Desktop VM managers make a virtual two-horse race
Kidaro Managed Workspace and Sentillion vThere jockey for position in a maturing virtualization market
The virtualized desktop is finally coming of age. Once the purview of the technorati, desktop virtualization is rapidly evolving into a viable solution for delivering mainstream applications and services – thanks in large part to the efforts of innovative third-party developers such as Kidaro and Sentillion. By pushing the boundaries of what defines a virtualized environment, these vendors are obliterating the technical and logistical barriers that have long stymied enterprise IT efforts to leverage desktop virtualization, both to reduce TCO and to minimize the overall corporate security surface area.
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Kidaro and Sentillion, as well as VMware ACE, provide centralized authentication and validation of VMs, including the ability to isolate and revoke rogue images. They bolster security through encryption of the local VM disk image or file structure, and through encryption of the VM network connection, which is typically handled within the VM by a VPN client. They also offer the ability to restrict the VM’s access to local resources such as USB, disk, and clipboard. And they integrate with Active Directory to simplify authentication and identity management.
Beyond these essentials, Kidaro and Sentillion both provide a variety of additional unique and highly innovative features that differentiate their products from the more basic VMware offering, and also from each other. The solution you choose will come down to your evaluation priorities, with Kidaro’s host integration prowess squaring off against Sentillion’s deployment convenience to woo prospective customers.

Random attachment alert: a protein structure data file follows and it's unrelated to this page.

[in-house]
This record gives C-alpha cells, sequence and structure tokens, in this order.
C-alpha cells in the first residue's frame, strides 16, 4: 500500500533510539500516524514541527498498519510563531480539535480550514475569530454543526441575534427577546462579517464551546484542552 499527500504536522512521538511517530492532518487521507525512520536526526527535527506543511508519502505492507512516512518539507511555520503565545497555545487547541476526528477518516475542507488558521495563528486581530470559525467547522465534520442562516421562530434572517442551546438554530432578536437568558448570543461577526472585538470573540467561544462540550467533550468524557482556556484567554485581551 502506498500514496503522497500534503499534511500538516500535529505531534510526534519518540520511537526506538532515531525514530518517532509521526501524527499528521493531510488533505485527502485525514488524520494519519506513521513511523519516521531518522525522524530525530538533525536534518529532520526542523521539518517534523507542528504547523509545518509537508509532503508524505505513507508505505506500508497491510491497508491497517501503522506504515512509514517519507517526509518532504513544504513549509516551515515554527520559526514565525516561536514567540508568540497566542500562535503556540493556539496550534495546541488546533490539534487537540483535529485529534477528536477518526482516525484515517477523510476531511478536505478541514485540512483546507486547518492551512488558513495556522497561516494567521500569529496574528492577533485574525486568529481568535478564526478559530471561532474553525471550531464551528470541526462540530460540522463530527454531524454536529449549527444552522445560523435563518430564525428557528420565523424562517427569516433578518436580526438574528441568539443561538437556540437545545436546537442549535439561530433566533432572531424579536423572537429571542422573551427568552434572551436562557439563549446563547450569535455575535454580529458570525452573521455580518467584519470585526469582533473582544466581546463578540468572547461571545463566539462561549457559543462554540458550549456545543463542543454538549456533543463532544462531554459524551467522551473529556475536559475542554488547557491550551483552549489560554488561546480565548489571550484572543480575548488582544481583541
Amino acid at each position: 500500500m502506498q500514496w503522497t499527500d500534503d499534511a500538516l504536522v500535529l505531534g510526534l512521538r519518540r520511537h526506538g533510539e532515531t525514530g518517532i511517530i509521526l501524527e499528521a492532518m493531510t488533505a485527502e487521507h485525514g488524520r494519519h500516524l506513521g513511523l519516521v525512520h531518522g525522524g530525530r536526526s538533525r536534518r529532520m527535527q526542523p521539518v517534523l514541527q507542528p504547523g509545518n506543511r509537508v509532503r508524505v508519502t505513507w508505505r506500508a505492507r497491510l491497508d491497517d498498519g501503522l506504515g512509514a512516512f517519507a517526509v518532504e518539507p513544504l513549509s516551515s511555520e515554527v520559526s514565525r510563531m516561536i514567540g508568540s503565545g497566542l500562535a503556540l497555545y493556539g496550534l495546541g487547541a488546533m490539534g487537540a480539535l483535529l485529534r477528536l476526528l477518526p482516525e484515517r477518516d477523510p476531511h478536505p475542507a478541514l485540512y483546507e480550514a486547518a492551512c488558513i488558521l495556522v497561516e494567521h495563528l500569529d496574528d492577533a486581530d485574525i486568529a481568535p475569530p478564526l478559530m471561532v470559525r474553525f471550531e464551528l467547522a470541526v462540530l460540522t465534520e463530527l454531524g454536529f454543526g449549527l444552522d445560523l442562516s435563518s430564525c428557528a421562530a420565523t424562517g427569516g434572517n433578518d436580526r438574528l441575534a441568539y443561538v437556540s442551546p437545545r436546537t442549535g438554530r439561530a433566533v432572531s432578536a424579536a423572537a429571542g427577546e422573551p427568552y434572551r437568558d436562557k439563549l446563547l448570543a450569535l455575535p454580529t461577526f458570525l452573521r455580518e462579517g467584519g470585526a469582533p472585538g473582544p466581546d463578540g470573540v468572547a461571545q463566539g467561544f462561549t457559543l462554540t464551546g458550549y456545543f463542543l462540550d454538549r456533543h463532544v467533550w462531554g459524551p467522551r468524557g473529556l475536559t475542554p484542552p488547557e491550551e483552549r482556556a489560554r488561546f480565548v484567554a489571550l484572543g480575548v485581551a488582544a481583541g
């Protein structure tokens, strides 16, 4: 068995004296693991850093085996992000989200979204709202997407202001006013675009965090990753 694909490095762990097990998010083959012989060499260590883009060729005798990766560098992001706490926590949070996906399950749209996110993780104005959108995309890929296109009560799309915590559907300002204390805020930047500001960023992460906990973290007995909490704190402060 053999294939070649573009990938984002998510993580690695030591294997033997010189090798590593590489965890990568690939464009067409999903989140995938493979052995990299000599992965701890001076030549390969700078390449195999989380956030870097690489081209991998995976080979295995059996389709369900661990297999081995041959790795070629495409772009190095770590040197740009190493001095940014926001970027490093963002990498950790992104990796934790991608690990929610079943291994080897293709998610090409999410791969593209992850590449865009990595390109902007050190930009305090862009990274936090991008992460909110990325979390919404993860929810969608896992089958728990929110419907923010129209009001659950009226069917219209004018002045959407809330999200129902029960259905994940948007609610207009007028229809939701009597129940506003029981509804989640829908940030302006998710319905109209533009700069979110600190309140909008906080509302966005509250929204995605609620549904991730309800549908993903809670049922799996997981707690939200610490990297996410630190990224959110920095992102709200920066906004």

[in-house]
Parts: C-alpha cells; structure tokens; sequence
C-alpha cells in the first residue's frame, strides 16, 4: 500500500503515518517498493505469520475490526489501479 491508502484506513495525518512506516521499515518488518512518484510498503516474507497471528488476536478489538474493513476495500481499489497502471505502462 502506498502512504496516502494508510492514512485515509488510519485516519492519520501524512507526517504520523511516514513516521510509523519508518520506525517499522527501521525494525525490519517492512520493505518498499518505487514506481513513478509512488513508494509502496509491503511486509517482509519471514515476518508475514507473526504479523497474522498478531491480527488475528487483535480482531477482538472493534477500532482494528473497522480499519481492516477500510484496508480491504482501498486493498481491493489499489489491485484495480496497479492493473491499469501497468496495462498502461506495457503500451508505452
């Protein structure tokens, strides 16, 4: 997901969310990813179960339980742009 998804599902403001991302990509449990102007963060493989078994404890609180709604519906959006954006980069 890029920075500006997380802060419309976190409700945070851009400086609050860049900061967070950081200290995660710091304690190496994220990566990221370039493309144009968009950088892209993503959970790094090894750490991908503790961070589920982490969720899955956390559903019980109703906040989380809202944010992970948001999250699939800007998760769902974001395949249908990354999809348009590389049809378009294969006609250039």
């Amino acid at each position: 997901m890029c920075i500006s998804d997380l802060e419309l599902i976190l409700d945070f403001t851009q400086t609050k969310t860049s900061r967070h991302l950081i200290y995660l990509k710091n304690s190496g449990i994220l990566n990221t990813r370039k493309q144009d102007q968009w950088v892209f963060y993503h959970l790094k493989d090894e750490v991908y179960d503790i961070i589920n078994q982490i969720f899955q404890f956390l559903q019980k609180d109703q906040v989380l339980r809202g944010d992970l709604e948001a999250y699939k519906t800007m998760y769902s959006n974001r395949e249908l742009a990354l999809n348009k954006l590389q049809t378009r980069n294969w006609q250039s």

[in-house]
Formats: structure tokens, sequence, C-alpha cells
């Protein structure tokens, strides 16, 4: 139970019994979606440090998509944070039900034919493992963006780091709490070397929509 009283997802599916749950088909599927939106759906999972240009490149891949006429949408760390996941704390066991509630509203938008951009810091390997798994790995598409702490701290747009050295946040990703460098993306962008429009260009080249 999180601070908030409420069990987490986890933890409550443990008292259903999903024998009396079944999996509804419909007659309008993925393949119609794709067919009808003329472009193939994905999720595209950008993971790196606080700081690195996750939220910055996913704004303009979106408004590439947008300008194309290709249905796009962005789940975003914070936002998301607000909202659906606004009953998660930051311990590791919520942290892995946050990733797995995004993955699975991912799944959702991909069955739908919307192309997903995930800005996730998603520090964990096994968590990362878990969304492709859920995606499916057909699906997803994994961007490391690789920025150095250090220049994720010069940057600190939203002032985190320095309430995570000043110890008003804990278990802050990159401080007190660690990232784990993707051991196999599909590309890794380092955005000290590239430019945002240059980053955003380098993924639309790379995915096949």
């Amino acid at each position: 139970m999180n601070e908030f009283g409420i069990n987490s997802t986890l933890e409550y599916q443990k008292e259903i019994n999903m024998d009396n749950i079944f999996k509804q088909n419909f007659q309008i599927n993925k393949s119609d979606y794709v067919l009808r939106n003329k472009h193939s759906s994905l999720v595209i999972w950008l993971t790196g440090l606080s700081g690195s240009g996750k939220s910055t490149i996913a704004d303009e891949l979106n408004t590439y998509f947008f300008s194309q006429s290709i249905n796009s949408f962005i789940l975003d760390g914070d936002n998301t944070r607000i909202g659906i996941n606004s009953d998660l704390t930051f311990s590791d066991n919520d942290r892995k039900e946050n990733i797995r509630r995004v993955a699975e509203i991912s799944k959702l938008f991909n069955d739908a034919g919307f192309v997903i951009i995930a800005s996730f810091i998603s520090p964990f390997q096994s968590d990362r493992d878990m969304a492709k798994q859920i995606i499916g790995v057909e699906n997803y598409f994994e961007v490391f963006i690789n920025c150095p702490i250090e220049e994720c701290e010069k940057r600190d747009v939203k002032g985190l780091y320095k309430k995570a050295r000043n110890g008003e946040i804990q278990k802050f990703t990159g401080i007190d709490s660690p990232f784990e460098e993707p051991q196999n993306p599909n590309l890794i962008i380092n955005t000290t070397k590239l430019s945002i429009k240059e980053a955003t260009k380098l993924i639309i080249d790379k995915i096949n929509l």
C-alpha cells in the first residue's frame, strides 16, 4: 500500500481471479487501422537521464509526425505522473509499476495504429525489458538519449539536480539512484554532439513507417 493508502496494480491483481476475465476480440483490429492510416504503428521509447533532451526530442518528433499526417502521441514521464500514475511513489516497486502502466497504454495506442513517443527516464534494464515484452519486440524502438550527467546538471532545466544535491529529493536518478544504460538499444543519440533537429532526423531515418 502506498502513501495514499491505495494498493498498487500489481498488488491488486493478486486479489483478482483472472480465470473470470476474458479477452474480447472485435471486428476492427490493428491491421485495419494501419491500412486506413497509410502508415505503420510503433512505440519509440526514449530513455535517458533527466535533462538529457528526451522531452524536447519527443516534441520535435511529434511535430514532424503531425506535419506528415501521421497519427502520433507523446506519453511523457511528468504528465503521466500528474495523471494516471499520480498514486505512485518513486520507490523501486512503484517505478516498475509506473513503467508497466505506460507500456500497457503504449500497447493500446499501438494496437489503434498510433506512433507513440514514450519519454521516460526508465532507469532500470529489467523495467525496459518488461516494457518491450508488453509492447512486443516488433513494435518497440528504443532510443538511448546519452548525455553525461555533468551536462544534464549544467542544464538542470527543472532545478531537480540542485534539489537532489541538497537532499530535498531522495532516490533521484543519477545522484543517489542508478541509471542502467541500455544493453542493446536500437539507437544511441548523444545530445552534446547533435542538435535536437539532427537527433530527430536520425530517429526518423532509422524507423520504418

Kidaro Managed Workspace 1.0
Kidaro Managed Workspace is one of a new class of management tools targeted at the emerging virtualized desktop market. Leveraging existing VM engines (VMware and Microsoft Virtual PC), Kidaro Managed Workspace extends and enhances the virtualized runtime environment to make it more secure and easier to manage. It accomplishes this by wrapping the VM engine with additional client logic that controls its interaction with local (host USB, file, and print) and network (LAN, WAN, and VPN) resources as well as providing detailed auditing and authentication/validation functions.
Several features help to differentiate Kidaro from the competition. For starters, there’s the Published Applications mechanism: Programs hosted within the Kidaro-managed VM are integrated seamlessly with the host desktop, running in their own windows and even appearing on the local task bar and Start menu. It’s a trick reminiscent of the Coherence technology in Parallels Desktop for the Macintosh and serves to blur the line between virtualized and nonvirtualized operation.